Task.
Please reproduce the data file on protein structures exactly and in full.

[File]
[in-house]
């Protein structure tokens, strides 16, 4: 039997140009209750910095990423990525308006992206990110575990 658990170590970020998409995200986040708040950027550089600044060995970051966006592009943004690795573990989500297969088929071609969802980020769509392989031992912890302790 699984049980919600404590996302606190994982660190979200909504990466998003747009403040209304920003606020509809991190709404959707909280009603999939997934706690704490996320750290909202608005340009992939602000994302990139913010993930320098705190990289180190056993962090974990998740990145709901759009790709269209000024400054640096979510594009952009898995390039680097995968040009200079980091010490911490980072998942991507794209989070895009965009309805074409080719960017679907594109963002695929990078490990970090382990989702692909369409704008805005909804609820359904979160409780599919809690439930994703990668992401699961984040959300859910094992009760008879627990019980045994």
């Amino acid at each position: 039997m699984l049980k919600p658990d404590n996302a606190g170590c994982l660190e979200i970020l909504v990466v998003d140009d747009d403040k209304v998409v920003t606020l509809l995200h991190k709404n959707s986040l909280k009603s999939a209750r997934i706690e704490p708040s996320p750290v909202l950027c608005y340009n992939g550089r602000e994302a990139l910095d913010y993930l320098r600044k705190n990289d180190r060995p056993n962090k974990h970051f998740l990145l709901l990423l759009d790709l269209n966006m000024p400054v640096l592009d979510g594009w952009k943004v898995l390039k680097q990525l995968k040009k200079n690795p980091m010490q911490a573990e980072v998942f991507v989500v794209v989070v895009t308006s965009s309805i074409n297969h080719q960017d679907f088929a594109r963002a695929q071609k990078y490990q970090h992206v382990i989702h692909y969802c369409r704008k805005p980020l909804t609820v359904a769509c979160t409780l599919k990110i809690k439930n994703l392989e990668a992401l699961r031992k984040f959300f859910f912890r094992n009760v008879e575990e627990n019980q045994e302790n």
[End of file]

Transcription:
[in-house]
């Protein structure tokens, strides 16, 4: 039997140009209750910095990423990525308006992206990110575990 658990170590970020998409995200986040708040950027550089600044060995970051966006592009943004690795573990989500297969088929071609969802980020769509392989031992912890302790 699984049980919600404590996302606190994982660190979200909504990466998003747009403040209304920003606020509809991190709404959707909280009603999939997934706690704490996320750290909202608005340009992939602000994302990139913010993930320098705190990289180190056993962090974990998740990145709901759009790709269209000024400054640096979510594009952009898995390039680097995968040009200079980091010490911490980072998942991507794209989070895009965009309805074409080719960017679907594109963002695929990078490990970090382990989702692909369409704008805005909804609820359904979160409780599919809690439930994703990668992401699961984040959300859910094992009760008879627990019980045994």
């Amino acid at each position: 039997m699984l049980k919600p658990d404590n996302a606190g170590c994982l660190e979200i970020l909504v990466v998003d140009d747009d403040k209304v998409v920003t606020l509809l995200h991190k709404n959707s986040l909280k009603s999939a209750r997934i706690e704490p708040s996320p750290v909202l950027c608005y340009n992939g550089r602000e994302a990139l910095d913010y993930l320098r600044k705190n990289d180190r060995p056993n962090k974990h970051f998740l990145l709901l990423l759009d790709l269209n966006m000024p400054v640096l592009d979510g594009w952009k943004v898995l390039k680097q990525l995968k040009k200079n690795p980091m010490q911490a573990e980072v998942f991507v989500v794209v989070v895009t308006s965009s309805i074409n297969h080719q960017d679907f088929a594109r963002a695929q071609k990078y490990q970090h992206v382990i989702h692909y969802c369409r704008k805005p980020l909804t609820v359904a769509c979160t409780l599919k990110i809690k439930n994703l392989e990668a992401l699961r031992k984040f959300f859910f912890r094992n009760v008879e575990e627990n019980q045994e302790n």